Thursday, February 27, 2014

Muslim pilgrims per country

I seem to making a lot of maps lately, but it's gives these nice pictures that tell a good story.

Leiden is home to couple of fine museums one of which is Museum Volkenkunde (Museum of Ethnology). At the moment there is an exhibition on the Hajj, the pilgrimage to Mecca called 'Longing for Mecca'. It's on display until March 8th so you have to quick to go and see it.
My girlfriend, Elke Spiessens, did some research for this exhibitions especially tying to find the numbers behind the Hajj. Such as how do people travel to Mecca, or how many stones were used to throw at the Jamarat (stoning of the Devil) and also how many people travel from which country.
That last one struck me as an opportunity to make a nice visualization. These numbers are hard to find exactly and for a lot of countries they couldn't be found so there are some gray spots on the map.

In this map I included a bar plot so you can compare the different countries a bit easier and I thought filling in the numbers with arrows to the countries gives you a bit more feeling than just the colors. Small note, I didn''t have the number of pilgrims that comes from inside of Saudi Arabia. Also most numbers are estimates and based on quotas that are set. So every country can only send a certain amount of pilgrims, which is done for crowd control. The Hajj take place during 5 days in which over 3 million pilgrims visit Mecca and the surrounding sites.

Muslims per country

Looking back at this map I can strike you as odd. The top three countries that send the most pilgrims are Indonesia, Pakistan and India, where the first and third might not fit your typical middle eastern Muslim premise. 
If we look at the map found of Wikipedia showing the percentage of Muslims per country we see the following.

The percentage of Muslims per country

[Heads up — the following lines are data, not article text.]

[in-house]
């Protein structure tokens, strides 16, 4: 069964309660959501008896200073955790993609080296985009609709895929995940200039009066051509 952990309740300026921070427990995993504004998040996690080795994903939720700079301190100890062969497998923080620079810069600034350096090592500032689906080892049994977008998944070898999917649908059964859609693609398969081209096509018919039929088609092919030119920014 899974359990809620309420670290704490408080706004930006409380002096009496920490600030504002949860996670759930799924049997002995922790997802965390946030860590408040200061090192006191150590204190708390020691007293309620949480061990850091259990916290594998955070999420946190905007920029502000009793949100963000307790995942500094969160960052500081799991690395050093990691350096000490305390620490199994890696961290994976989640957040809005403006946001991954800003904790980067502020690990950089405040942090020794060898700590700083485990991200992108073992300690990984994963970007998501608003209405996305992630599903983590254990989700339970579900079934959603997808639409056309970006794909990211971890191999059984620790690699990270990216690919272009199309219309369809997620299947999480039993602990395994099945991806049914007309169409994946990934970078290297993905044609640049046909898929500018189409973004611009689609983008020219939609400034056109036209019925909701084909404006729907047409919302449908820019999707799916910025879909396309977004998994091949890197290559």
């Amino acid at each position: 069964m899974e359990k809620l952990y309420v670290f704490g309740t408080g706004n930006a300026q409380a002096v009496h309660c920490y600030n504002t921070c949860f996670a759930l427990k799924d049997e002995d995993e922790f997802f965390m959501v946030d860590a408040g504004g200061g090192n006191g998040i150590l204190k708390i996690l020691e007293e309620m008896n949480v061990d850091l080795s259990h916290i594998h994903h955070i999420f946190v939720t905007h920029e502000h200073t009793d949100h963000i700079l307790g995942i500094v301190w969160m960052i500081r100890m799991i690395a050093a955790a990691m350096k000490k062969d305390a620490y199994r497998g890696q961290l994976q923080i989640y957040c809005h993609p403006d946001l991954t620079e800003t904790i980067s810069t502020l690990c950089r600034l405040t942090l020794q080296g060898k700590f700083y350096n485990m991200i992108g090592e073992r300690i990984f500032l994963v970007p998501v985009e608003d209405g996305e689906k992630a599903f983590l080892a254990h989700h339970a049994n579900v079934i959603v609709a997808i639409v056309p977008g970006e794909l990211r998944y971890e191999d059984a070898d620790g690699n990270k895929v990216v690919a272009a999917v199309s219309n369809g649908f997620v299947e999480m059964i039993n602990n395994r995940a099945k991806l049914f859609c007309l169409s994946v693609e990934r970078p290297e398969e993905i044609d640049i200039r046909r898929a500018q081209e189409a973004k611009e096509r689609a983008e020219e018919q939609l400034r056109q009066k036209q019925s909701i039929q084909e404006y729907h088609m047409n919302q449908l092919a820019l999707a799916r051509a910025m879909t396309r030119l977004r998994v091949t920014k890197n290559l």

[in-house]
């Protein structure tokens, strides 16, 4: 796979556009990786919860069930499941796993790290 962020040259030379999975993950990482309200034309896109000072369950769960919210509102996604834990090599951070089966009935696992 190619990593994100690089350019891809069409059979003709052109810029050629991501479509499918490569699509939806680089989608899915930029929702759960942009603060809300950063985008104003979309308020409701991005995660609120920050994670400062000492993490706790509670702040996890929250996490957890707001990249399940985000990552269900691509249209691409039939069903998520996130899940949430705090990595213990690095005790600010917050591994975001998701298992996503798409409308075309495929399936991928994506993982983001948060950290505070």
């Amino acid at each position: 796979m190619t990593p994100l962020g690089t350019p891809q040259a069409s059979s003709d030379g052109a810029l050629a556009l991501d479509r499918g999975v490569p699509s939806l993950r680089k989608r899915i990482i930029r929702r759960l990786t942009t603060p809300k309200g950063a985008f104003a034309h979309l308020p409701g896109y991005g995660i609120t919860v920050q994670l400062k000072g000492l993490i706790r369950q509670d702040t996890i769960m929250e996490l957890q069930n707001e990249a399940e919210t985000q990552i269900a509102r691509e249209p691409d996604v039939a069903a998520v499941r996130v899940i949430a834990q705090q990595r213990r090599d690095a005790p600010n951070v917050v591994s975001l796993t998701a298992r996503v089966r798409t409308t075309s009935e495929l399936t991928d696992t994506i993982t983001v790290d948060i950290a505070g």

Which is I guess more what you'd expect. Countries in the Middle East and Northern Africa colored dark where a large majority of the people are Muslim (sometimes close to 99%). If you look carefully you can already see that Indonesia has a large Muslim majority  (about 86%). But if we look at the map showing the absolute number of Muslims per country we can understand the map with the number of pilgrims a lot better.

Absolute number of Muslims per country

This map also comes from Wikipedia and can immediately see what's happening. The top three countries Indonesia, Pakistan and India have a lot of citizens and so even if the percentages aren't as high as the Middle Eastern countries it adds up. So it turns out that almost two-thirds of the Muslims live in Asia-Pacific and I think that is a nice eye-opener.

How it's made

I just want to say a few words on how this map came together. As I mentioned in previous posts a great inspirational source is Visualize This by Nathan Yau and making this map was helped a lot by the examples found in that book. The data I had was run through a Python script to create the CSS styling needed to color in the SVG map. The bar plot was made in R, exported as a PDF, imported in Inkscape, styled to fit the map and then added. All the numbers and arrows were put in by hand in Inkscape.

Since this post is more focused on the story than on the technique I hope you find it informative. If you like to learn more about the Hajj and the people that take this pilgrimage go see that exposition before it closes.

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